World AIDS Day

It didn’t receive an avalanche of publicity at the time, but on Dec. 1, World AIDS Day was marked and the lack of a reaction may well show off the biggest problem.

AIDS? Are people still concerned about that? Isn’t there a cure already? Isn’t that a problem only in Africa?

Now, it’s likely that those questions didn’t go through everyone’s mind when they heard mention of World AIDS Day, but for a few too many, they did. Just recently at Greenwich High School, two students, both of whom are involved with the youth council of the locally based Red Ribbon Foundation, said they surveyed their fellow teens and found a disturbing number of them were either convinced there was a vaccine in use or were not fully aware of the grim realities of AIDS.

Yes, it’s true, being diagnosed as HIV-positive no longer means that you have but a few years to live. The disease can be managed through an extensive, and expensive, regimen of medications. But it is still a fatal disease. There is no cure. And more and more people are forgetting or are simply not aware how serious a problem it is. Yes, we hear so much about the way AIDS has ravaged Africa, but we must not forget that this is not a problem that exists solely in other countries.

Last week, Greenwich resident Gary Dell’Abate came to GHS to talk to teenagers about the reality of AIDS, something he knows all too well, having lost a brother to the disease in its early days when there was too little education and too much hysteria. He told about the quack doctors promising cures through blood transfusions and vitamin C intake. He talked about the fear that compelled people to ostracize not only anyone suffering from the disease but anyone who might be suffering from it, something that hit the gay community hard.

A father of Greenwich students and a longtime coach and town volunteer, Mr. Dell’Abate is usually making people laugh as the producer of the infamous Howard Stern Show, but there was nothing funny about his message as he talked about having to see his brother die day by day as he slowly deteriorated physically and mentally.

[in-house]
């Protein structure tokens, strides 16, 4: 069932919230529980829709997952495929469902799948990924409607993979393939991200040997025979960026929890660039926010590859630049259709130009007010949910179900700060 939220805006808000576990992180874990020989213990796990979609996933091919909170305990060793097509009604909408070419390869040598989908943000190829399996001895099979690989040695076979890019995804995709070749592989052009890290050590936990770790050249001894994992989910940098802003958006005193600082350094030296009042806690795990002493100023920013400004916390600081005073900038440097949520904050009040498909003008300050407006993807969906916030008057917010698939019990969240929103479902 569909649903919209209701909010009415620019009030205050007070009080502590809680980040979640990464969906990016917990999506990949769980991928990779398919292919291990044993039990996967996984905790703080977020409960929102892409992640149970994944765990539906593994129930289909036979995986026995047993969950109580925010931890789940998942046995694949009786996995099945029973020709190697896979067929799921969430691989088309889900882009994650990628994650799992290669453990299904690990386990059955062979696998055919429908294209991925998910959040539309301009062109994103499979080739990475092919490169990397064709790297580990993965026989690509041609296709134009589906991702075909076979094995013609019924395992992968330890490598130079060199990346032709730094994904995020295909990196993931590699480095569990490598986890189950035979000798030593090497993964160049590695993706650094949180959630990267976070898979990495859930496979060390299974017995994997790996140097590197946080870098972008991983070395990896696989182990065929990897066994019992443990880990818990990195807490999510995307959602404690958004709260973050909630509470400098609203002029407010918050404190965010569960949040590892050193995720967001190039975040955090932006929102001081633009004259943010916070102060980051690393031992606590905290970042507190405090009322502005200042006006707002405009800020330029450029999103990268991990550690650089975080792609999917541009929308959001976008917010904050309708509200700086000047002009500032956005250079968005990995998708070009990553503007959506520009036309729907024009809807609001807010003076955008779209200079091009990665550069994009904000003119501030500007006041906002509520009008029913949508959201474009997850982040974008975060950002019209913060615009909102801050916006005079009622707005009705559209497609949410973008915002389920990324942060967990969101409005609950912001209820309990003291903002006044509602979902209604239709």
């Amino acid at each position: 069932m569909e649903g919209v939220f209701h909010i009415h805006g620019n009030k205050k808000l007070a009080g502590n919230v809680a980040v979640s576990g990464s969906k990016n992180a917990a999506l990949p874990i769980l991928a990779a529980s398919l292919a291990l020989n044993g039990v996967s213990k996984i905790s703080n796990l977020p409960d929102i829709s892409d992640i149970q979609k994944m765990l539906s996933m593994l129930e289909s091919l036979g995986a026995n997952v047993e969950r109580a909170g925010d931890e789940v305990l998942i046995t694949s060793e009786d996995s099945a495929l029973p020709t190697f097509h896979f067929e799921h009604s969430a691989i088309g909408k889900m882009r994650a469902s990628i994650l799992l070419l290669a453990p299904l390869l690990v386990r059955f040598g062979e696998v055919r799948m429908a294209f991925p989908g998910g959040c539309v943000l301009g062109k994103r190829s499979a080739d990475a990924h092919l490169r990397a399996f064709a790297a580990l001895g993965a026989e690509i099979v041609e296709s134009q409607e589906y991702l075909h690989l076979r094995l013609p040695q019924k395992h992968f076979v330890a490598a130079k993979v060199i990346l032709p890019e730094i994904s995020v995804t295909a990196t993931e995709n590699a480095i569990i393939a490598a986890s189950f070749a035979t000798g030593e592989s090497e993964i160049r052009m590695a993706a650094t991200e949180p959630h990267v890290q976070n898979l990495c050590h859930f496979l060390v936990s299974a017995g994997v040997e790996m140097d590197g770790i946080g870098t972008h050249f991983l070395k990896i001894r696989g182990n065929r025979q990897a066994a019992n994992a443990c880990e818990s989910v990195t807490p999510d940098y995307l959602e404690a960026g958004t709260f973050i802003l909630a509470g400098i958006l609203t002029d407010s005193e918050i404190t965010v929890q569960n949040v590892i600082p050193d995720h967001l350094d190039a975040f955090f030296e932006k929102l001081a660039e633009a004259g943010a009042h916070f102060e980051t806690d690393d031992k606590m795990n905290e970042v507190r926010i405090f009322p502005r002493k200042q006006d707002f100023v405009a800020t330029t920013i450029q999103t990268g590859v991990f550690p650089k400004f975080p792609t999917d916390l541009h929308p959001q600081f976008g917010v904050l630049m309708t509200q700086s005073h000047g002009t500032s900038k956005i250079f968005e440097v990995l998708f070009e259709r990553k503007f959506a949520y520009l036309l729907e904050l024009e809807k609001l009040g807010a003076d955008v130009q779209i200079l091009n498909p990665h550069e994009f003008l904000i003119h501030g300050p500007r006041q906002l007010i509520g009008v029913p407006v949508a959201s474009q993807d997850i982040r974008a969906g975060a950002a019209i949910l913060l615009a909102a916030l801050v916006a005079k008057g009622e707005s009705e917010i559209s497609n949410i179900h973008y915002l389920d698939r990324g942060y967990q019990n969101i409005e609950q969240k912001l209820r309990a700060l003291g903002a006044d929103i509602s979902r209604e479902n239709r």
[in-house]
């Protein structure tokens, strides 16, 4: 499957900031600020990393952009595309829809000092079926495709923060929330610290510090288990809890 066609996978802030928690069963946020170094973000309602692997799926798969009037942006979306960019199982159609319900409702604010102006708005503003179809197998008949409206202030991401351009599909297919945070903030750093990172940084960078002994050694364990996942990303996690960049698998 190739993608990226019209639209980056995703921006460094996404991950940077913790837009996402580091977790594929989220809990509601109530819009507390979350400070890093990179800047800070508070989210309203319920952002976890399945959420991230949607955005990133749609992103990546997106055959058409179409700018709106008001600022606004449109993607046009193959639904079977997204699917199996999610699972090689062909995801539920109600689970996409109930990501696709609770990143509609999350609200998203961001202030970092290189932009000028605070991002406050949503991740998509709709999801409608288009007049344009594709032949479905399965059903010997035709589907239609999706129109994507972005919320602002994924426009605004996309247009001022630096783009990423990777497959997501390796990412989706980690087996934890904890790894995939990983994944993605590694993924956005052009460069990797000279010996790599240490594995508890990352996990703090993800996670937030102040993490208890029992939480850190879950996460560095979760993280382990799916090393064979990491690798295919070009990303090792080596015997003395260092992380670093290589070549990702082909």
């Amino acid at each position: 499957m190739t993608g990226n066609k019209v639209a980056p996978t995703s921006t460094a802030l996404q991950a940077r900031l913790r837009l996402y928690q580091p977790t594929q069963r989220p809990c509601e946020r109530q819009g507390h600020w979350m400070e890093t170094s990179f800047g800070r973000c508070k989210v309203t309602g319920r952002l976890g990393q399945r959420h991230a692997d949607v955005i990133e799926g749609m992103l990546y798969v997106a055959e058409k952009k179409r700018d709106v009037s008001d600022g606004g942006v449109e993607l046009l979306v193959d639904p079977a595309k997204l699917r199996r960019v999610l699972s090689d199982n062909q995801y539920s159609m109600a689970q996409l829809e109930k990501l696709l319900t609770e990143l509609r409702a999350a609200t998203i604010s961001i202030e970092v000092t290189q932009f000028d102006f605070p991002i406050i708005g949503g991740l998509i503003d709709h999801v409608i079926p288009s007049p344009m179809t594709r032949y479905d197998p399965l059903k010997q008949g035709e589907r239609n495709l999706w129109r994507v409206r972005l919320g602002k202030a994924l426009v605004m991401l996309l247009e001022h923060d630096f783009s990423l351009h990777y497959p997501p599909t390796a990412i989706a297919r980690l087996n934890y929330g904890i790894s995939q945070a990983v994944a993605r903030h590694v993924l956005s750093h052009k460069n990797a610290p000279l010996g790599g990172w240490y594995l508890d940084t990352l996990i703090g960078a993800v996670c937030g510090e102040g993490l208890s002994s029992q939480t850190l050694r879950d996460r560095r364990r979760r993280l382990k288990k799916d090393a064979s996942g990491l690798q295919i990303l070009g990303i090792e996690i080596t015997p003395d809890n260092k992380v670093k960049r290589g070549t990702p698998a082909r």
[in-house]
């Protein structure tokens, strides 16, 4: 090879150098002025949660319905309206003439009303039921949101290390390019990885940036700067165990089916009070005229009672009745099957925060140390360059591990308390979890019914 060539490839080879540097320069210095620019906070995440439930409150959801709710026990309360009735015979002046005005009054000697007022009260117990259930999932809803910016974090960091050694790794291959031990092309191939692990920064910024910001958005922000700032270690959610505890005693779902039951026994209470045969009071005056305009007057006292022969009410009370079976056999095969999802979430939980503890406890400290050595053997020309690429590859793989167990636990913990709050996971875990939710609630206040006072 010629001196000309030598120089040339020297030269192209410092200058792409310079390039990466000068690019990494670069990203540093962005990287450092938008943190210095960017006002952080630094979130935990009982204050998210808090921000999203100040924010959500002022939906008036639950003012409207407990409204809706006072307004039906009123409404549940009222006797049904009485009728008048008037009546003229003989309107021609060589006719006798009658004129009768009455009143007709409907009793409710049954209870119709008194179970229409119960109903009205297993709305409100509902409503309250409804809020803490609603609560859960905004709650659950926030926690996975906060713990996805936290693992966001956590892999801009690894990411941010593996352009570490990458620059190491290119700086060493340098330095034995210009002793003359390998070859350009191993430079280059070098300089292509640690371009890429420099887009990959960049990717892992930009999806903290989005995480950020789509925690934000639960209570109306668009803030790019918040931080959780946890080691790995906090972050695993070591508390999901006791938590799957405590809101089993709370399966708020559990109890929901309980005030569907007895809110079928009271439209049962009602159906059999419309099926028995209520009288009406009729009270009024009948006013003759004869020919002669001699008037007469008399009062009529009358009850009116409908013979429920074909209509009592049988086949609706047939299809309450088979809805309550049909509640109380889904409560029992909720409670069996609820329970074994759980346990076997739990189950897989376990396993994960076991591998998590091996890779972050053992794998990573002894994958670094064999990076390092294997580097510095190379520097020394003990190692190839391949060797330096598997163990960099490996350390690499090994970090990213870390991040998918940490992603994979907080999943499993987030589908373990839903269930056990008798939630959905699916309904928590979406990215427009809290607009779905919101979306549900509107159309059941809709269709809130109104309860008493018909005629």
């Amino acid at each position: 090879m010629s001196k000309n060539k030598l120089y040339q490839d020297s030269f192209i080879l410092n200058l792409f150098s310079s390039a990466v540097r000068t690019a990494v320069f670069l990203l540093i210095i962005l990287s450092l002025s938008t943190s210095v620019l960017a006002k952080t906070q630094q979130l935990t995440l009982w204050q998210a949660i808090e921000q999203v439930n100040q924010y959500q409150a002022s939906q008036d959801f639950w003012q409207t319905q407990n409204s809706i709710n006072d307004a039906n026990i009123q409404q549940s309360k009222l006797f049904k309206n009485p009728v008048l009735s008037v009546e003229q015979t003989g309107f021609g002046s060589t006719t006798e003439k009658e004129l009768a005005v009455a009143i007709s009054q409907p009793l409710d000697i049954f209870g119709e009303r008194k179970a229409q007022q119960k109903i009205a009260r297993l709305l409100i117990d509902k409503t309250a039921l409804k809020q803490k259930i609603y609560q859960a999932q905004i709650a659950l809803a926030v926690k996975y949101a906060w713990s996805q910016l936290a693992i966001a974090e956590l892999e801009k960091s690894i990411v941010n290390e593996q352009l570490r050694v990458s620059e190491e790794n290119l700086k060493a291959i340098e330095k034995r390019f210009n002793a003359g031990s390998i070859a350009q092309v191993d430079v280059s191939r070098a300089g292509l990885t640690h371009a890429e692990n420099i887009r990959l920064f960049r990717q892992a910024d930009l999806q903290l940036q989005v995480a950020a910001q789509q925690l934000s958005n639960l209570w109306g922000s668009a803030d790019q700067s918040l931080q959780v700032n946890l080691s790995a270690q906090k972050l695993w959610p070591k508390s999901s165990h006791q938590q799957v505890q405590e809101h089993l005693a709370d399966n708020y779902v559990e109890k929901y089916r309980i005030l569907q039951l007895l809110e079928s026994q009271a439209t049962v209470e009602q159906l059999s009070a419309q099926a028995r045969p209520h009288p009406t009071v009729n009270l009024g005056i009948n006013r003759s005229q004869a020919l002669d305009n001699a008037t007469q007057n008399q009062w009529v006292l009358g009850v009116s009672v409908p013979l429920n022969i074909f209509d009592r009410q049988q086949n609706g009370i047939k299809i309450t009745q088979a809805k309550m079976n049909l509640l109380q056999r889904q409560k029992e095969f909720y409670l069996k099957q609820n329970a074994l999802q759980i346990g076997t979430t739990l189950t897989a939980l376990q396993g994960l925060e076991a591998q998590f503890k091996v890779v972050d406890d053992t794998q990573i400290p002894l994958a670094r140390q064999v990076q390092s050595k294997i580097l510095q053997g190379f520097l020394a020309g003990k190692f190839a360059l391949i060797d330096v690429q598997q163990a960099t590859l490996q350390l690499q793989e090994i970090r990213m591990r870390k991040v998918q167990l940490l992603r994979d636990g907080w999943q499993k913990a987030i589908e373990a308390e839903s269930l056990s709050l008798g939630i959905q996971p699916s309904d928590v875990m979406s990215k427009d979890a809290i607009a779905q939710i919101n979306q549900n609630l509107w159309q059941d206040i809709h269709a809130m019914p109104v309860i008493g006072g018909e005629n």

But that was in the 1980s. It’s all good today, isn’t it?

Well, it’s better, but so much needs to be done still, and forgetting about the issue won’t make people any safer.

When you look at someone like Magic Johnson, a world class athlete, media personality and successful business owner, on TV talking about the Lakers’ coaching situation, buying free agents for the Dodgers or just serving as an ESPN analyst, you almost have to be reminded that his revelation that he, a straight man, had tested HIV-positive changed the way people viewed the disease. And though this was more than 20 years ago and Magic still seems as healthy as ever, it doesn’t change the fact that he is going to die from it. There is no cure. It can be managed but not cured.

When you get AIDS you will die. That has to be hammered home, because it is a disease that can so easily be avoided through proper care of yourself and by making smart choices. That’s a message Mr. Dell’Abate hammered home to GHS students, and it’s something that the Red Ribbon Foundation, a vital local organization, is working hard to accomplish. Education is critical. We have teenagers today who have never seen the grimmest days of the AIDS crisis. They grew up with it being a part of their lives, and to them it can seem as abstract a concept as polio or the measles.

World AIDS Day was a good time to take a moment to remember all that still needs to be done to educate and, yes, cure this deadly disease. That’s why we need to support groups like the Red Ribbon Foundation and its efforts, especially as they’re targeted toward our youth.

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